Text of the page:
For many, quarantining is starving.
“If I can’t work, I can’t eat, it’s as simple and straightforward as that,” said Mario Muñoz Cruz, a shoe shine in Mexico City. “If doctors and experts tell me to stay home, I ask them, ‘What do I eat then?’ “
Although the virus has an apparently democratic quality (it can infect anyone, including leaders such as the president of Honduras, Juan Orlando Hernández), it continues and exploits the disparities that already divide the region.
Risk factors such as diabetes, hypertension, and obesity are generally higher among the poor. And while the wealthy can afford private hospitals, the poorest depend on public health systems looted by years of neglect. On average, the nations of the region spend about a quarter of what the developed nations spend each year on health.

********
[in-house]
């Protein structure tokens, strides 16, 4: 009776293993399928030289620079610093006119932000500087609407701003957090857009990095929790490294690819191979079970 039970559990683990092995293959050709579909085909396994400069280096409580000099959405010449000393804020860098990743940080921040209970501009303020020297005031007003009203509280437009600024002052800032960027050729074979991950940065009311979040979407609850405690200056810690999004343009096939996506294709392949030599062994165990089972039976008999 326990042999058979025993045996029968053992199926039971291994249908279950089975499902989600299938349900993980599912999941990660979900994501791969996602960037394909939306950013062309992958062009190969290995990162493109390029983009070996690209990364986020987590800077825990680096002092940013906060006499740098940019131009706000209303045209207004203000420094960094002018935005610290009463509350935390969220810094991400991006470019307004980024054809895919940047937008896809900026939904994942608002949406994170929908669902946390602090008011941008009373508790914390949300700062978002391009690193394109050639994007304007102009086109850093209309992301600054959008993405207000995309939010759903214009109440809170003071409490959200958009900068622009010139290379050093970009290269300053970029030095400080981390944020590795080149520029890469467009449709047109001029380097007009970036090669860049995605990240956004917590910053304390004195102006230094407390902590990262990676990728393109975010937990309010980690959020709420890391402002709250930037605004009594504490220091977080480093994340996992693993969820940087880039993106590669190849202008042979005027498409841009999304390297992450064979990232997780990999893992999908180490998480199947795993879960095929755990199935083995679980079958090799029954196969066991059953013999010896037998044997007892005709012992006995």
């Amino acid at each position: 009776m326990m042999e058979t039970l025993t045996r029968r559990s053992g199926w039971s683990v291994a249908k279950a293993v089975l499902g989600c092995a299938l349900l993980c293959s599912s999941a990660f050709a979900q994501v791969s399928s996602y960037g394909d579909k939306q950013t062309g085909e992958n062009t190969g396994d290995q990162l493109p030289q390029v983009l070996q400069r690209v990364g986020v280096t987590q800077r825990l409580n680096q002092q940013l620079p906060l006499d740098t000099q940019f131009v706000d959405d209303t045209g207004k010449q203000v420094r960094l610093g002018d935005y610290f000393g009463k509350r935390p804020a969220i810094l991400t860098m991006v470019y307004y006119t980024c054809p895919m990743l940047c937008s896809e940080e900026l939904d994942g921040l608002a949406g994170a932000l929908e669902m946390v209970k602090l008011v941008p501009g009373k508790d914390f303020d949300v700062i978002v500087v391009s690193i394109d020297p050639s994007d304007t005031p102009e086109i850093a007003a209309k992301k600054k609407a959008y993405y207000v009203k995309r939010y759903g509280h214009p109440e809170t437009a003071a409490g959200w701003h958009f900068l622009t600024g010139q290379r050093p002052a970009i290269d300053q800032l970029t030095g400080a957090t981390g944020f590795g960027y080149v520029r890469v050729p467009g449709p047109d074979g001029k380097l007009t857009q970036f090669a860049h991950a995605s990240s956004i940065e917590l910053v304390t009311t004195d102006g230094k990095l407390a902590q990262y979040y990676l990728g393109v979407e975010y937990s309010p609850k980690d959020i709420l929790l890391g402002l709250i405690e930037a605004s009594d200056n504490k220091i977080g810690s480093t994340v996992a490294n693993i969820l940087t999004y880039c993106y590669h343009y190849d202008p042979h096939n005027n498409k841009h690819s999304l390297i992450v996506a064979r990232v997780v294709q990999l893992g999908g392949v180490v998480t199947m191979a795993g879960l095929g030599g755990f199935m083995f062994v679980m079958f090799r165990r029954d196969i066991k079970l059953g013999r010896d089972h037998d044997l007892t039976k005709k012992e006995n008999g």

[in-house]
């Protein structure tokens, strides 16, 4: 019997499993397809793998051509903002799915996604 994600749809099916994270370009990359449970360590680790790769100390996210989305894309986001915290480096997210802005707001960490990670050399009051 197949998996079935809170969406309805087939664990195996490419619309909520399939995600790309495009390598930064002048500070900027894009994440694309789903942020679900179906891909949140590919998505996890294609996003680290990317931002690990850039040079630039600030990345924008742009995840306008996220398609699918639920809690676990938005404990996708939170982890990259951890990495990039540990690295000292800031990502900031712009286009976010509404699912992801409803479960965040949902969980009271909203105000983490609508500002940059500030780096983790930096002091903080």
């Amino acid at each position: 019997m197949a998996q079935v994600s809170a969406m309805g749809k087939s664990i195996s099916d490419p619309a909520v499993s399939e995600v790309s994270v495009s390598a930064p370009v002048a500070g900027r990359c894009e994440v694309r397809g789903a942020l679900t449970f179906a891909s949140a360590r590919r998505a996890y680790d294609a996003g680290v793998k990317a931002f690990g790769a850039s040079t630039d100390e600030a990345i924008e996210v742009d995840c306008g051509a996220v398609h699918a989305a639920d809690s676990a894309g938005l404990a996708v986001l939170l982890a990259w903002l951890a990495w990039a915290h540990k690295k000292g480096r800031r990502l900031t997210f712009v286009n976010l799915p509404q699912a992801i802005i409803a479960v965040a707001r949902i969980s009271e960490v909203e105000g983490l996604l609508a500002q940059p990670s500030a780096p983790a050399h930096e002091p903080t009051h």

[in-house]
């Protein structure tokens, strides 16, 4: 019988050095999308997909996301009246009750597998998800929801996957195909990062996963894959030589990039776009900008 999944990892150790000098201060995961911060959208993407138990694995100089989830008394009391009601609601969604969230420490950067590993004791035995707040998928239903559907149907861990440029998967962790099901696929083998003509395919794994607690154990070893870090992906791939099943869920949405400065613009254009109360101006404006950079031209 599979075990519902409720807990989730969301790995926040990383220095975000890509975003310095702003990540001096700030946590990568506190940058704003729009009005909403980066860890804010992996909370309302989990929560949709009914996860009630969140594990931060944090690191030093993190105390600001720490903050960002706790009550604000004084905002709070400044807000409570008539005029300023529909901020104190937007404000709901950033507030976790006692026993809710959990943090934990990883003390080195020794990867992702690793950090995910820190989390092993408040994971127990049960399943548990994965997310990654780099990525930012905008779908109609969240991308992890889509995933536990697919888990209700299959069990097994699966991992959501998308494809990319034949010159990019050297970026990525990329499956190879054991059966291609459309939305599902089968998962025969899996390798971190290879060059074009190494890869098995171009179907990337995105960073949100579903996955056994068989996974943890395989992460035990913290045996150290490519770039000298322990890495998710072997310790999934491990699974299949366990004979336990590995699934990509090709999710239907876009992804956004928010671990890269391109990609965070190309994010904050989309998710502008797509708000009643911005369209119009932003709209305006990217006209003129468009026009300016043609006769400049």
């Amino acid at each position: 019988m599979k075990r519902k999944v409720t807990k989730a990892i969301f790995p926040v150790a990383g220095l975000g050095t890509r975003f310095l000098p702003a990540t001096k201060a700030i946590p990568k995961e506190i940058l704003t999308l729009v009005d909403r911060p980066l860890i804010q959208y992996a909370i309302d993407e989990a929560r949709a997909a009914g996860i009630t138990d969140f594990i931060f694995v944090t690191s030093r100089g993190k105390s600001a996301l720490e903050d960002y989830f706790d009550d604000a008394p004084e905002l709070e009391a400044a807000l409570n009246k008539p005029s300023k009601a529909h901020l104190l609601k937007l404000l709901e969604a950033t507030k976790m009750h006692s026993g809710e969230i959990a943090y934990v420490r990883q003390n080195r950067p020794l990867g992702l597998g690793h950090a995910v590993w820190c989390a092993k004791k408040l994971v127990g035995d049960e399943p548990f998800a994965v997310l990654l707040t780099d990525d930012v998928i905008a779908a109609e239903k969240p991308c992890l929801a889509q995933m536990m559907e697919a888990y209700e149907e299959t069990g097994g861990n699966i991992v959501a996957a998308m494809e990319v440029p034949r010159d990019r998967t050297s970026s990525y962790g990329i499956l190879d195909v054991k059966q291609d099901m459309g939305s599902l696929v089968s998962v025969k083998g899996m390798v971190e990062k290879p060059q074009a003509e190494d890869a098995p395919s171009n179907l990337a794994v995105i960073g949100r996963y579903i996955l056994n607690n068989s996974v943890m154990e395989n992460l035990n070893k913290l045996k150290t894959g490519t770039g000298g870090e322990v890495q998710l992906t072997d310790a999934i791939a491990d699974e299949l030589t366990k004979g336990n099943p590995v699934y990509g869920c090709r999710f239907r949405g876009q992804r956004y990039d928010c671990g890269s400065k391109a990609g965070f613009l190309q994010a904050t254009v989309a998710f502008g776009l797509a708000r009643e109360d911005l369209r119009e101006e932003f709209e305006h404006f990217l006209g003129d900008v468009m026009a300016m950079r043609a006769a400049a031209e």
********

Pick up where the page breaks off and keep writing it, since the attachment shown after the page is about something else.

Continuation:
Even in countries where the response was possibly exemplary, such as Peru, endemic poverty overwhelmed the best of intentions. Now the country is fighting against one of the worst outbreaks in the world, and the economic consequences.
Delmira Vásquez, 36, moved to the capital Lima in early March, like many Peruvians from poorer provinces who have seen their hopes in the pandemic fade away.
Her husband, a construction worker, found a job a week after arriving in Lima, but lost it the following week due to the strict national closure that closed most activities.
“Now we only eat because our neighbors feel sorry for us,” said Ms. Vásquez from a one-bedroom cabin in a shantytown that she shares with her husband and three children.